This page shows the effects of epoxy resin on different wood species.
42 samples (42 different species) were sanded to 1500-grit and then their chatoyance was measured.
Then each sample was coated with epoxy resin in two layers, the first aimed at filling pores and the second aimed at providing a clear coat, with 240-grit sanding in between.
Then each sample was subjected again to PZC measurement.
The chart shown here reports a quick summary of the results:
On most species, epoxy has some beneficial effect (the average increase is +4 PZC points), while on some it has no effect or it even causes a deterioration.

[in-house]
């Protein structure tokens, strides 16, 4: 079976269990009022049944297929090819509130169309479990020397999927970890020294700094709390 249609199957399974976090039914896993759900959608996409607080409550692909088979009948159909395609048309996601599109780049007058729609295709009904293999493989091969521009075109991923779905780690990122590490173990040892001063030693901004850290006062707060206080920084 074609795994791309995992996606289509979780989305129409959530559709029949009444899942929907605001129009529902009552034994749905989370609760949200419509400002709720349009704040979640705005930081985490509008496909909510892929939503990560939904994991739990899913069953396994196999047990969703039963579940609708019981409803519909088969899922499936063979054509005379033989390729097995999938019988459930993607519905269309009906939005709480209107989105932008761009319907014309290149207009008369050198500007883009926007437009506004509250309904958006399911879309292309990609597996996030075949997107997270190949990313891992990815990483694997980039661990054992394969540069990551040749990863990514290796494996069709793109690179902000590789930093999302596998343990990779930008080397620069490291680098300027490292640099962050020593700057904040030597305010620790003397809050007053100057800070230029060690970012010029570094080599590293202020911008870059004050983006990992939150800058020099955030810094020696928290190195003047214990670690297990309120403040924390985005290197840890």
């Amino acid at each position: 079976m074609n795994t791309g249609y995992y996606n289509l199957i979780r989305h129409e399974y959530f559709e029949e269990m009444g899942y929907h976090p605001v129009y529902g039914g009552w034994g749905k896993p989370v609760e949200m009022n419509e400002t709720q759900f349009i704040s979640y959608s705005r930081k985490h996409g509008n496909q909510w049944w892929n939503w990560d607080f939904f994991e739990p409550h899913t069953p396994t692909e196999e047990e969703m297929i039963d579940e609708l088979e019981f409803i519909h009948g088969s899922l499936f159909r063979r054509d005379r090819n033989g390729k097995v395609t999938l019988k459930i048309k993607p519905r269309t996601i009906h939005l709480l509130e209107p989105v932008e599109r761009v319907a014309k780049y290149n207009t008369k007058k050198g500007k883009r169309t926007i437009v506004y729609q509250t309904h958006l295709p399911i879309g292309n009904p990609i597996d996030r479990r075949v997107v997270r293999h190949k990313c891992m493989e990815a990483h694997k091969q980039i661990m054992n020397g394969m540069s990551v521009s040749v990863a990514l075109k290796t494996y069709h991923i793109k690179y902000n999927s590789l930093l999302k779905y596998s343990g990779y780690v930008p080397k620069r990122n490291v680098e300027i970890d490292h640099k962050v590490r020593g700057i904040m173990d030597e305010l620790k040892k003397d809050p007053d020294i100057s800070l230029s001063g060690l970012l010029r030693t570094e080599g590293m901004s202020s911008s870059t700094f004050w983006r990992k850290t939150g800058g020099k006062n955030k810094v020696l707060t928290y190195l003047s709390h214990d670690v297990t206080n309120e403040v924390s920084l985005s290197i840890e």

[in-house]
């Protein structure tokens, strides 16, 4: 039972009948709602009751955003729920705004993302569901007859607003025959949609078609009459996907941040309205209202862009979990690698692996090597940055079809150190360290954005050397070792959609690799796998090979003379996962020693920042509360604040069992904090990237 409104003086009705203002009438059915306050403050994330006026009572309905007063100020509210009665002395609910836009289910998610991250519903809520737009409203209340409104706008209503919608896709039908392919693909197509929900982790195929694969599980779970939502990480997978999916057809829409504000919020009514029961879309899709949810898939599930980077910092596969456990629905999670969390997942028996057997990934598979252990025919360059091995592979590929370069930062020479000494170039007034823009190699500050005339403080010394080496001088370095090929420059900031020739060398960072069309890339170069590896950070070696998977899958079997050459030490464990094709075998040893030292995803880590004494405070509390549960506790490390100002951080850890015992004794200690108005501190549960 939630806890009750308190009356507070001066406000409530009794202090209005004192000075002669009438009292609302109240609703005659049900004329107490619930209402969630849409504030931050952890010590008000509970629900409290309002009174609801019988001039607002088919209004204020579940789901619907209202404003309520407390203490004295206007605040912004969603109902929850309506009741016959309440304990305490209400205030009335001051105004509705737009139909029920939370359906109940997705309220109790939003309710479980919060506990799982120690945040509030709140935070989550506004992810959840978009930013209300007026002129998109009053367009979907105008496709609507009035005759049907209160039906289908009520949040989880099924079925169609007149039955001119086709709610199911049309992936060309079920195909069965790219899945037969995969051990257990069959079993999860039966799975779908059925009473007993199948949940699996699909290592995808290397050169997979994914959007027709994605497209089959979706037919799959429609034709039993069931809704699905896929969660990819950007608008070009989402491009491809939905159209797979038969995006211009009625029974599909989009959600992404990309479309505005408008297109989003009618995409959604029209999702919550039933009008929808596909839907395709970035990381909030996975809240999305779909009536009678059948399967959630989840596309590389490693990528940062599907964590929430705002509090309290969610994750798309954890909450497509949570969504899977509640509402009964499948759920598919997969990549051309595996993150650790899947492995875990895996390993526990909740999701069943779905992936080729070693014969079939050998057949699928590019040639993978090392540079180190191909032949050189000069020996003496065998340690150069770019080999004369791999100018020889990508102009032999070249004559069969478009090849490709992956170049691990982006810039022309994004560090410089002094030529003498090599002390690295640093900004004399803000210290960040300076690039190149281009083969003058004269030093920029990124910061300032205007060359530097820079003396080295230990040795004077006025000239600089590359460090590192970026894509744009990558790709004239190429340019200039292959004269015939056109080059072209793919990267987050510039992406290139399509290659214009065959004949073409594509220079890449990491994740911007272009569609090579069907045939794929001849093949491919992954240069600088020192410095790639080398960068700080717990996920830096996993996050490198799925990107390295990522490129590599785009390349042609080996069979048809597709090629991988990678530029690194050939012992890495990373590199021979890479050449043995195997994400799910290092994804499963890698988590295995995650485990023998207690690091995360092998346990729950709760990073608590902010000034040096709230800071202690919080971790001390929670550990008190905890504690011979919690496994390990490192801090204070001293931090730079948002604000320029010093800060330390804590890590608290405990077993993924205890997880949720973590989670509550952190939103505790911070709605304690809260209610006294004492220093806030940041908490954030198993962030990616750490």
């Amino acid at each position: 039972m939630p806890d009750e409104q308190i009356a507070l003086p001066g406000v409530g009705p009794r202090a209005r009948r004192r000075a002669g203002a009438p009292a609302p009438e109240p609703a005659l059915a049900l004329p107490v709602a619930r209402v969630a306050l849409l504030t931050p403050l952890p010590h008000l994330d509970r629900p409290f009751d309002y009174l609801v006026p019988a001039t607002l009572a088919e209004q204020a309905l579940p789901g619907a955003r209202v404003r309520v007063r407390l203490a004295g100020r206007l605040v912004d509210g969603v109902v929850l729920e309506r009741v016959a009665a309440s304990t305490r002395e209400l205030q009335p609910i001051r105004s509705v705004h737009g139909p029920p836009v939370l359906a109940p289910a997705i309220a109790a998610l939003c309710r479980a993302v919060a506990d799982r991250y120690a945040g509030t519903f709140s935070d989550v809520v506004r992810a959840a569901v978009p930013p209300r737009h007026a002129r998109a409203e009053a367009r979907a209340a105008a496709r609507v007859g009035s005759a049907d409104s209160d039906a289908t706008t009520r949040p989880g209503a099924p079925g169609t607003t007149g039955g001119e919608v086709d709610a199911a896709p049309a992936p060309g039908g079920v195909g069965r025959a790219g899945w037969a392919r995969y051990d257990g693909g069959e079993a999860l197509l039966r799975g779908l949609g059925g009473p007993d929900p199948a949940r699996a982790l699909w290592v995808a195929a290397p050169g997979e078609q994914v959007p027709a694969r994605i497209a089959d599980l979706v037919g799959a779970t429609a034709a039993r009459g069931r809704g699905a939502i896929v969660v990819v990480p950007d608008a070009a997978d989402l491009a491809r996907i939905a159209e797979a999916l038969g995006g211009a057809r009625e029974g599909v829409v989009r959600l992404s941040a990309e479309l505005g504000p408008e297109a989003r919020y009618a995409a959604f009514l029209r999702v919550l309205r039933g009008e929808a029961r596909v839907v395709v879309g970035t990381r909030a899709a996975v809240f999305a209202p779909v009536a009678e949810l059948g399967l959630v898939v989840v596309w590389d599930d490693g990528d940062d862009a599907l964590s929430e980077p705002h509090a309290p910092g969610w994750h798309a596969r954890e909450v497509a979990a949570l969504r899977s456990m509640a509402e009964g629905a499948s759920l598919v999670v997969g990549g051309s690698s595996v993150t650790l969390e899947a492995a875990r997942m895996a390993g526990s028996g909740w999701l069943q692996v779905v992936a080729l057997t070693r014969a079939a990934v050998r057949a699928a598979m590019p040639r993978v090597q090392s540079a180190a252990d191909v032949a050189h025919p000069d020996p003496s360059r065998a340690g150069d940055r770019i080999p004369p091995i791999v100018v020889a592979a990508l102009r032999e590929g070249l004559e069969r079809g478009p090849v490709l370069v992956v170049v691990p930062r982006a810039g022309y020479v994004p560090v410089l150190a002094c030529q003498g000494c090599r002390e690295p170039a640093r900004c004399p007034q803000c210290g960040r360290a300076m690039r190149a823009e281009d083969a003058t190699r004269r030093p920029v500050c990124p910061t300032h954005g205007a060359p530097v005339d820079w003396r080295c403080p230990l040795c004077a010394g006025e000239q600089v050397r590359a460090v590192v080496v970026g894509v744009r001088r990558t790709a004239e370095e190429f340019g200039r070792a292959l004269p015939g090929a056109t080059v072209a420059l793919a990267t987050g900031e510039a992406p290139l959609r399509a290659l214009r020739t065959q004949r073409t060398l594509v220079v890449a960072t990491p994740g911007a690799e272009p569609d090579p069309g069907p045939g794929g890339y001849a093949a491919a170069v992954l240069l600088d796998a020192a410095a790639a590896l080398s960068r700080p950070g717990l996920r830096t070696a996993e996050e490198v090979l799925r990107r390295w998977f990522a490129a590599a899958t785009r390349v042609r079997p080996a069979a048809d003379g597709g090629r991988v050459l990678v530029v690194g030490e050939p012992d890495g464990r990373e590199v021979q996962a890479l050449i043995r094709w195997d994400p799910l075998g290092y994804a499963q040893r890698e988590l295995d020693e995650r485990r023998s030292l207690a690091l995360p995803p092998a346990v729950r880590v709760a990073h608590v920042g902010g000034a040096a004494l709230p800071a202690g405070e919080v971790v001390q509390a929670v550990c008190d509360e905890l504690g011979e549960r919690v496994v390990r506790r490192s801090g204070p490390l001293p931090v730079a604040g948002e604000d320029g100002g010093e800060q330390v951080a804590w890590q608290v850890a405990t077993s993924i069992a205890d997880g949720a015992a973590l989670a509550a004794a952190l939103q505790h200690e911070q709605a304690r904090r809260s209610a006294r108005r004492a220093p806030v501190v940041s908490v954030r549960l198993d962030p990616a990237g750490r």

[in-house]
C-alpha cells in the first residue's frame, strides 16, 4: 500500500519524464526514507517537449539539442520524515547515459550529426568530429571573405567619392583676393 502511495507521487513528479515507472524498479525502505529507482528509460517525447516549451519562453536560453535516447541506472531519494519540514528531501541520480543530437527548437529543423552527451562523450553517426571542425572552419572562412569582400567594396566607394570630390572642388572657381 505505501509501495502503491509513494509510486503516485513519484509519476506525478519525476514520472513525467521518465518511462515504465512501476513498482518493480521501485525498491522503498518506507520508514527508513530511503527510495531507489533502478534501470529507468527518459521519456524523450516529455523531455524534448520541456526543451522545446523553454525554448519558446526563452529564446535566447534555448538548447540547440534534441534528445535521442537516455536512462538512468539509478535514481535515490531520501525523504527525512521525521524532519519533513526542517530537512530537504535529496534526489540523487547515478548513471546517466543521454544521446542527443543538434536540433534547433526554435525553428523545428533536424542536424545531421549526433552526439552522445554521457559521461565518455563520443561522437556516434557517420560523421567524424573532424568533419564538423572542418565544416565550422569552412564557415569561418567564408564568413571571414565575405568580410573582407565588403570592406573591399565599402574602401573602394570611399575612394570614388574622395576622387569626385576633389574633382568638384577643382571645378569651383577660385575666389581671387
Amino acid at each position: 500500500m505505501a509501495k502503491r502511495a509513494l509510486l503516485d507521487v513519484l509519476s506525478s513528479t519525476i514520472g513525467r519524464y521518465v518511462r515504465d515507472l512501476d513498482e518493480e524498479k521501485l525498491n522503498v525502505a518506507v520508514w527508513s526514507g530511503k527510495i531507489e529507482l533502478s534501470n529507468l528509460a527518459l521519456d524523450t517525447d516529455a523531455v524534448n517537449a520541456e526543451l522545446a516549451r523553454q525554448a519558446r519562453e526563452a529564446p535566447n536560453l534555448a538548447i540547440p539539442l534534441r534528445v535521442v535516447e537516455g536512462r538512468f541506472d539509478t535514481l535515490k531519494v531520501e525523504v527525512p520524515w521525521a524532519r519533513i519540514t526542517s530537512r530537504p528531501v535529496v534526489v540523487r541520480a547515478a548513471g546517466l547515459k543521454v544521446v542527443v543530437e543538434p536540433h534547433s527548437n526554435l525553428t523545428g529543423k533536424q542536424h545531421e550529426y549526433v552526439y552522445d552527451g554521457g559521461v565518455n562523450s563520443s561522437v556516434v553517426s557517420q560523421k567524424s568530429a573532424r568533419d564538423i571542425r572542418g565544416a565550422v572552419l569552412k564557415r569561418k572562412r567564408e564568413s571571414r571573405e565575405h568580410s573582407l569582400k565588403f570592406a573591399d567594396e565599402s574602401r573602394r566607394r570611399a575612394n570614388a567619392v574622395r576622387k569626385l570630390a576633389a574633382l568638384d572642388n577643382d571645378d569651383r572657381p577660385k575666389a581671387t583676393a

The GIFS shown here compare the “before” and “after” conditions for two extreme cases: Spanish Cedar (PZC +16.5) and Bog Oak (PZC -3.8).
It must be remarked that Epoxy has a significant impact on brightness (-48% on average). It appears from chart below that this darkening effect causes dark wood species to lose their visible chatoyance, while lighter species are advantaged.
Based on the technical chatoyance value “P” it can be concluded that Epoxy always increases technical chatoyance, but the effect on visible chatoyance is negative for dark woods.
GIFs below show the results on all other tested wood species: